American Forces Press Service
ANNAPOLIS, Md. – Defense Secretary Leon E. Panetta called on the U.S. Naval Academy’s class of 2012 at its graduation and commissioning ceremonies here to help restore America’s maritime presence and power with a particular focus on the Asia-Pacific region.
Panetta, speaking under a brilliant blue sky at Navy Marine Corps Memorial Stadium,
noted that the 1,099 new officers are joining the fleet and Corps at a “strategic turning point after a decade of war.”
He cited key accomplishments: the return of U.S. forces from Iraq, NATO’s approval last week of a plan to transition full security responsibility in Afghanistan to Afghan forces by the end of 2014, and the successful NATO effort to free Libya of Muammar Gadhafi’s brutal regime, among them.
In addition, the secretary said, the U.S. “has successfully gone after the leadership of al-Qaida to send a clear message that no one -- no one -- attacks the United States and gets away with it,” drawing loud applause.
“And yet we still face challenges and risks,” the secretary said, from violent extremism and the proliferation of weapons of mass destruction, to the destabilizing behavior of Iran and North Korea, military modernization across the Asia-Pacific, turmoil in the Middle East, piracy and cyber-attacks.
“Our nation now looks to you, the next generation of military leaders, to confront these challenges, to protect our nation and to ensure that America always has the strongest military force in the world,” the secretary said. “That is the way it has always been. And that’s the way it always will be.”
Panetta recognized the Navy and Marine Corps’ legacies of leading the military and the nation and called on the graduating class to keep the tradition strong. “It is up to your generation to ensure that our fleet remains unrivaled by any other nation on earth,” he said.
Adaptation has always been one of the Navy’s hallmarks throughout its history, Panetta noted. It remains important, he said, as the Defense Department implements new strategic guidance to meet the challenges of the 21st century at a time of fiscal constraints at home.
The new strategy calls for agile, flexible, deployable and technologically advanced military forces and puts emphasis on the Asia-Pacific as well as the Middle East. It calls for strengthening key alliances and partnerships and protecting investments in new capabilities ranging from cyber to unmanned systems to space to special operations. It also ensures that the U.S. military “can confront aggression and defeat any opponent anytime, anywhere,” the secretary said.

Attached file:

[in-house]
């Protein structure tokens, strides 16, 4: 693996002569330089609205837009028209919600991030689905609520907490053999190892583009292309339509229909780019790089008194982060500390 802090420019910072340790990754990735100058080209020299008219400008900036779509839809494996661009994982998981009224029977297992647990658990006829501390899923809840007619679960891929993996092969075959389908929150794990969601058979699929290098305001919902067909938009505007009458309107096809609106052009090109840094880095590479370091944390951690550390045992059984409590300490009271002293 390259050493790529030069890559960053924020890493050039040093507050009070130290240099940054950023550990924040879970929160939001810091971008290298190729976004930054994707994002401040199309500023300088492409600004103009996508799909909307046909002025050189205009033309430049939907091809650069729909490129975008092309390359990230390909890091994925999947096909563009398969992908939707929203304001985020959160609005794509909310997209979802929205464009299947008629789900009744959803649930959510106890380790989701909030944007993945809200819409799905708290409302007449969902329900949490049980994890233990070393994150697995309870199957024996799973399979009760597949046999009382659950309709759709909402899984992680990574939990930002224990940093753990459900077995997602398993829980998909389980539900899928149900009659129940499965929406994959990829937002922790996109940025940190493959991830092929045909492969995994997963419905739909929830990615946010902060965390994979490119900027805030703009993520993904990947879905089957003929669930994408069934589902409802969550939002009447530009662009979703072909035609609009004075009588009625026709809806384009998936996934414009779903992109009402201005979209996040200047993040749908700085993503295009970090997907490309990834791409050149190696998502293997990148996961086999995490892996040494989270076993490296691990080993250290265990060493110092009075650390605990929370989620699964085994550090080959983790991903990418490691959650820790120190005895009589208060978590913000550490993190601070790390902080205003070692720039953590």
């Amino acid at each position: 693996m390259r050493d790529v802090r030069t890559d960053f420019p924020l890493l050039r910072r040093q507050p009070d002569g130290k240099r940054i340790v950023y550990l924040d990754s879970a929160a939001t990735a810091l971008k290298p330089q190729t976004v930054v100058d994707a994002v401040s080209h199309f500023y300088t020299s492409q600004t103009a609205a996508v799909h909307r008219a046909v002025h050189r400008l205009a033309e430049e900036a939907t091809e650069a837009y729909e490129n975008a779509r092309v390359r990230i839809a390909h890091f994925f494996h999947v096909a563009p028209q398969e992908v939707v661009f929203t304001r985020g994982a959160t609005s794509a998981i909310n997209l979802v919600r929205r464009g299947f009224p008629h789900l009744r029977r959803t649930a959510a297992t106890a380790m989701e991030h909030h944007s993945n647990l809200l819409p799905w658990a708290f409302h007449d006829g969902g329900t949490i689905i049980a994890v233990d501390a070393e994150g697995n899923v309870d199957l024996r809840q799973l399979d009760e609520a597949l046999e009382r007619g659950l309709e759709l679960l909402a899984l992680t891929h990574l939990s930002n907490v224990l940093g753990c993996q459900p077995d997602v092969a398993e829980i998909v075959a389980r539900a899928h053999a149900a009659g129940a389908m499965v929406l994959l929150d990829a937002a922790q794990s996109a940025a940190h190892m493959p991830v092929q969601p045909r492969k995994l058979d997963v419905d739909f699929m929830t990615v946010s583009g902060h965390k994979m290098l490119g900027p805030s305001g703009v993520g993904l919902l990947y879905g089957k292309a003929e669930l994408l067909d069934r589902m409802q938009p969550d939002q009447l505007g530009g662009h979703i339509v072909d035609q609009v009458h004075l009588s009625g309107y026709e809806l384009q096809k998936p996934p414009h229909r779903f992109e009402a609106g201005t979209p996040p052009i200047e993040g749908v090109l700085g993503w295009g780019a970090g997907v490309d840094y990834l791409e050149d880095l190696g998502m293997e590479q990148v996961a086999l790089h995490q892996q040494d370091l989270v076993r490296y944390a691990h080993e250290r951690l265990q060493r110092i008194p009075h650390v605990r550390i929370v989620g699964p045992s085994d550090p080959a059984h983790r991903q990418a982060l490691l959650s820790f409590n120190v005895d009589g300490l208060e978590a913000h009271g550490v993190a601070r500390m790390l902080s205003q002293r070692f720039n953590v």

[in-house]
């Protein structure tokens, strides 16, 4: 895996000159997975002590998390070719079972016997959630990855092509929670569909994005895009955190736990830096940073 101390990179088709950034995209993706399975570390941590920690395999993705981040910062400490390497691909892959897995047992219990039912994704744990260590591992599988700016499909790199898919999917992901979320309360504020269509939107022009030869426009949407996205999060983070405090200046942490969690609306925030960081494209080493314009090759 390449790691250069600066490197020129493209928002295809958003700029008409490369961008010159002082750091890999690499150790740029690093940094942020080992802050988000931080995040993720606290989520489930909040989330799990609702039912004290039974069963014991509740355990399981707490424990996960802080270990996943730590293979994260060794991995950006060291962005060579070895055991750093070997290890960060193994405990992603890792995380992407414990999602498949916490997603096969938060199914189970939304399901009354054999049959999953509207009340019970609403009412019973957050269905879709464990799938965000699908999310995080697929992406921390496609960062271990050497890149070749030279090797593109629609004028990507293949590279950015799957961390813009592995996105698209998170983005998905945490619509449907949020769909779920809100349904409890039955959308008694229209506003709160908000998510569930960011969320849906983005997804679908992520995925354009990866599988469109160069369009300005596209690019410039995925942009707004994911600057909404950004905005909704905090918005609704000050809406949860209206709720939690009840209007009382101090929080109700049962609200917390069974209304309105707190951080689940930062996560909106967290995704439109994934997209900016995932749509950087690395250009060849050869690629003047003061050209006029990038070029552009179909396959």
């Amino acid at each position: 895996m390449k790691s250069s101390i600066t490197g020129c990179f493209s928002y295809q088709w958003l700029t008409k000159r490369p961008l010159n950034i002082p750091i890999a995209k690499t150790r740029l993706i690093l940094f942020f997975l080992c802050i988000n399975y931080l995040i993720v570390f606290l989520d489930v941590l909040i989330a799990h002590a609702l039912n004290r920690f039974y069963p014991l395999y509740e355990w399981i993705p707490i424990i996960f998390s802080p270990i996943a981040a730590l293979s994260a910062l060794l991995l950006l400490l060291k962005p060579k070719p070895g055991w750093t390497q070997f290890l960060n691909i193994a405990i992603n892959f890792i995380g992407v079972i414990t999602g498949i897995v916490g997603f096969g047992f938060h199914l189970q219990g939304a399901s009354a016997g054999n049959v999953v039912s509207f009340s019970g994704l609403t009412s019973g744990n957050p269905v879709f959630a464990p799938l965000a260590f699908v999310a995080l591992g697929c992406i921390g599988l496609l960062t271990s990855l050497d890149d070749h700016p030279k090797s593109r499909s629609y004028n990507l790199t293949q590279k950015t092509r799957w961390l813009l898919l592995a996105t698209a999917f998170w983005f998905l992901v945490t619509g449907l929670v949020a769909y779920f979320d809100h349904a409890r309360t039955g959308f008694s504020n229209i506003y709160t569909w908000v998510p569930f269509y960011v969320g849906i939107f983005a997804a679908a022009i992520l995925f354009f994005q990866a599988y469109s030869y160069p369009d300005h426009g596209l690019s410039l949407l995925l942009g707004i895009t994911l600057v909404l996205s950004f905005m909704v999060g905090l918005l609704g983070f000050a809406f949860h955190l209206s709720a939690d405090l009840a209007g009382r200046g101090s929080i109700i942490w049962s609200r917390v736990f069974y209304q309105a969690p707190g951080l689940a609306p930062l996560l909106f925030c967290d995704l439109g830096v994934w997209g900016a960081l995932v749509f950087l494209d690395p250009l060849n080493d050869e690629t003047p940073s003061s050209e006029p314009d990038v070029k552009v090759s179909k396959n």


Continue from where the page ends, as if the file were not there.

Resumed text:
“The Navy and Marine Corps are fundamental to every element of that strategy,” the secretary said. He called on the new officers and their generation to sustain and enhance American strength across the vast Asia-Pacific maritime region.
“America’s future prosperity and security are tied to our ability to advance peace and security along the arc extending from the Western Pacific and East Asia into the Indian Ocean and South Asia,” he said. “That reality is inescapable for our country and for our military, which has already begun broadening and deepening our engagement throughout the Asia-Pacific.”
“Your charge,” Panetta told the midshipmen, “is to help ensure the peace and prosperity of the Asia-Pacific for the 21st century.”
“We need you to project America’s power and to reflect America’s character” as you operate throughout the region," he said, strengthening historic alliances and building robust new partnerships.
“We also need you to strengthen defense ties with China,” he told the class. “China’s military is growing and modernizing. We must be vigilant. We must be strong. We must be prepared to confront any challenge. But the key to peace in that region is to develop a new era of defense cooperation between our two countries -- one in which our militaries share security burdens to advance peace in the Asia-Pacific and around the world.”
Panetta thanked the graduates for choosing to serve their country in wartime. “You have set yourselves apart in a profound and in an honorable way,” he said.
“No one can tell you what challenges you will face in the future,” Panetta added. “But one thing is sure. You must be prepared to respond to whatever threats we confront in the future -- with courage, with creativity, with leadership.”
The secretary also recognized the diversity of the class, the first to graduate and accept commissions since repeal of the “Don’t Ask, Don’t Tell” policy that banned gays from serving openly in the military.
“You are men and women from every state in the union and 12 foreign countries: rich and poor, secular and religious, black, white, Latino, Native American, Asian, straight and gay,” he said. Panetta called this diversity a tribute to retired Lt. Cmdr. Wesley Brown, the first African-American to graduate from the Naval Academy, who died last week at age 85.